Objective: The best dynamic test for the assessment of the hypothalamic-pituitary-adrenal axis and the interpretation of the cortisol levels, remain a matter of controversy. We aimed to establish normal ranges with current assays, for both the short Synacthen (SST) and insulin stress tests (IST) and then to use these data to examine whether the SST can satisfactorily substitute for the IST in assessment of the hypothalamic-pituitary-adrenal axis.
Design: Thirty SSTs and 27 ISTs were performed on different healthy volunteers. The results of all paired tests performed on patients in the last three years are reviewed.
Setting: Programmed Investigation Unit.
Subjects: Fifty-seven healthy volunteers and 166 patients.
Main outcome measures: Basal serum cortisol concentration and cortisol values obtained at 30 and 60 minutes during the SST compared to the maximum obtained with adequate hypoglycemia (plasma glucose < 2 mmol/l) during an IST.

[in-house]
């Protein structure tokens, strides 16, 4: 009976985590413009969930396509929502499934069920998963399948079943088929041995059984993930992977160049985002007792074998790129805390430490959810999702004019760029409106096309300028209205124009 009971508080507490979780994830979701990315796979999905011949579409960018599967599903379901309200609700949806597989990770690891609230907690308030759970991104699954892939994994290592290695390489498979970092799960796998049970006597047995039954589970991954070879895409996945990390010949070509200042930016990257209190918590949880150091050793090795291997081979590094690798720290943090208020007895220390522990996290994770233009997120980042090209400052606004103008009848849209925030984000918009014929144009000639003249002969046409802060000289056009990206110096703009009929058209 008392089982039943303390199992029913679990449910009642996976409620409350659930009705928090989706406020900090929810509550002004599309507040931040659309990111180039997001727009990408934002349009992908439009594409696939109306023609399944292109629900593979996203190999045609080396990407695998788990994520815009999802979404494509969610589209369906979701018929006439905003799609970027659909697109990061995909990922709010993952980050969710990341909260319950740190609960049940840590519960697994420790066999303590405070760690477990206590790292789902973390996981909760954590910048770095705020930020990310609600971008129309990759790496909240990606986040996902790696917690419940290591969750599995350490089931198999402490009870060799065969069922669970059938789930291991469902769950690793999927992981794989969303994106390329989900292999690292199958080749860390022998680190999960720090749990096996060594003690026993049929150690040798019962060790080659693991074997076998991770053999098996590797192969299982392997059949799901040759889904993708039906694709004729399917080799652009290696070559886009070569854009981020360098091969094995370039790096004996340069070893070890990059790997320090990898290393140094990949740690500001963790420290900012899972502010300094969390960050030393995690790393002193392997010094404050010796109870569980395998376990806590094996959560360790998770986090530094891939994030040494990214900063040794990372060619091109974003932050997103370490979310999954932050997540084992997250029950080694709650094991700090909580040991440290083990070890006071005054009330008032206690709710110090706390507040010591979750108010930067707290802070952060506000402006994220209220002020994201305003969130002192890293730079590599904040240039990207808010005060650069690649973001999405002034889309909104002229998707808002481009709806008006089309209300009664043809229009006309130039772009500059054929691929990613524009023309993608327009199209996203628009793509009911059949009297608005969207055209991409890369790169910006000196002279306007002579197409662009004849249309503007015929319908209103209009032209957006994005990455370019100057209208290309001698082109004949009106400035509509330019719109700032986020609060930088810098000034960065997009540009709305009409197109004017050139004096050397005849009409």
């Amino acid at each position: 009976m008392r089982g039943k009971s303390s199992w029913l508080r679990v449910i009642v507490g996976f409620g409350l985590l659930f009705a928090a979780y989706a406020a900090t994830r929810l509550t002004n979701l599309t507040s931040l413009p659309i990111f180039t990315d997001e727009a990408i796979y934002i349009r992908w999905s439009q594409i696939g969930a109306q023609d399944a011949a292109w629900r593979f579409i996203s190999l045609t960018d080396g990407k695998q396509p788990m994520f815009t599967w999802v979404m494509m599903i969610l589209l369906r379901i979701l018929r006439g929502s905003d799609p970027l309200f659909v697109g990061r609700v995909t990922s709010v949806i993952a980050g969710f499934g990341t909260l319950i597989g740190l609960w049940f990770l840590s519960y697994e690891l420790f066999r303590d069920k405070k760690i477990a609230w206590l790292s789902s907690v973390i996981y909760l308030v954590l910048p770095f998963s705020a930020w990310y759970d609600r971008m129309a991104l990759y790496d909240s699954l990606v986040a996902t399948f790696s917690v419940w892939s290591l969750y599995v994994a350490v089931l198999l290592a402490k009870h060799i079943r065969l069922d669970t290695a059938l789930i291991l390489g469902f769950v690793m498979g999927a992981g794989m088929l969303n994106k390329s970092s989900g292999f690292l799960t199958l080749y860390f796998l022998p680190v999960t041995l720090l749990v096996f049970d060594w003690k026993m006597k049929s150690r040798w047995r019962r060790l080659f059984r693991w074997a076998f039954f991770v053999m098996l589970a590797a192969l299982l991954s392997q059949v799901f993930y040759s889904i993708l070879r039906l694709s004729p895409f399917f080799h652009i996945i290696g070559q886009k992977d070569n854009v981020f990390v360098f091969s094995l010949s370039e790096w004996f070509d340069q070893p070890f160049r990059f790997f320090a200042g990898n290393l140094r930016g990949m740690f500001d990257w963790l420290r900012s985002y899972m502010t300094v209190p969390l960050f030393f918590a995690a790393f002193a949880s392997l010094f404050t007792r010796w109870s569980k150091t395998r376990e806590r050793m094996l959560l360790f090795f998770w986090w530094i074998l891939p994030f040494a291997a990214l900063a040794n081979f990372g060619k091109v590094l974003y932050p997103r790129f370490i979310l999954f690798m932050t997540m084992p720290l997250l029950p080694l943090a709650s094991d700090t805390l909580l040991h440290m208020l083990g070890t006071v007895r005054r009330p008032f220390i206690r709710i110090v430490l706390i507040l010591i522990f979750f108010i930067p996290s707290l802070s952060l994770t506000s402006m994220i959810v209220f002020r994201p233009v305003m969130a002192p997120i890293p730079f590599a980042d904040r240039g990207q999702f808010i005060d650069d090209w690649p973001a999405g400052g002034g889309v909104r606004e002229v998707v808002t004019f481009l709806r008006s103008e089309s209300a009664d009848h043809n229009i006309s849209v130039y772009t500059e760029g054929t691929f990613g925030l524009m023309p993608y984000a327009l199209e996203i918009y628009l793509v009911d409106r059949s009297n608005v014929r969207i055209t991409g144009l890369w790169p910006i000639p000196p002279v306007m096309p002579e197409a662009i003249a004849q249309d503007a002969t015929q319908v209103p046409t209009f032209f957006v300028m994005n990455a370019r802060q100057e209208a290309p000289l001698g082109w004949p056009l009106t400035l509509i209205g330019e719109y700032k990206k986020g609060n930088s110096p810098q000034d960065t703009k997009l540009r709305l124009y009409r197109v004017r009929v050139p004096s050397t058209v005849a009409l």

Results: From normal data the mean-2SD 30-minute value during the SST was 392 nmol/l and 60-minute value was 497 nmol/l. The maximal cortisol response (mean - 2SD) during the IST was 519 nmol/l. Sixty patients failed the IST, none of whom had a basal cortisol > 450 nmol/l and only six (10%) had a 30-minute cortisol value > 600 nmol/l. The 30-minute value provided a better index than the 60-minute value. The basal, 30 and 60-minute values during the SST all correlated positively and significantly with the maximal cortisol on IST. The correlations persisted for all microadenomas and macroadenomas secreting prolactin, gonadotrophins or growth hormone, patients undergoing either pre or post-adenomectomy evaluation, and in those patients who had received long-term steroids provided that the medication had been reduced and stopped two days prior to admission.
Conclusions: Using a 30-minute cortisol value > 600 nmol/l as a cut-off, the short Synacthen test provides a suitable substitute for the insulin stress test. Adopting this policy will decrease the number of insulin stress tests performed by one-quarter and thus provide a substantial saving without detriment to patient care.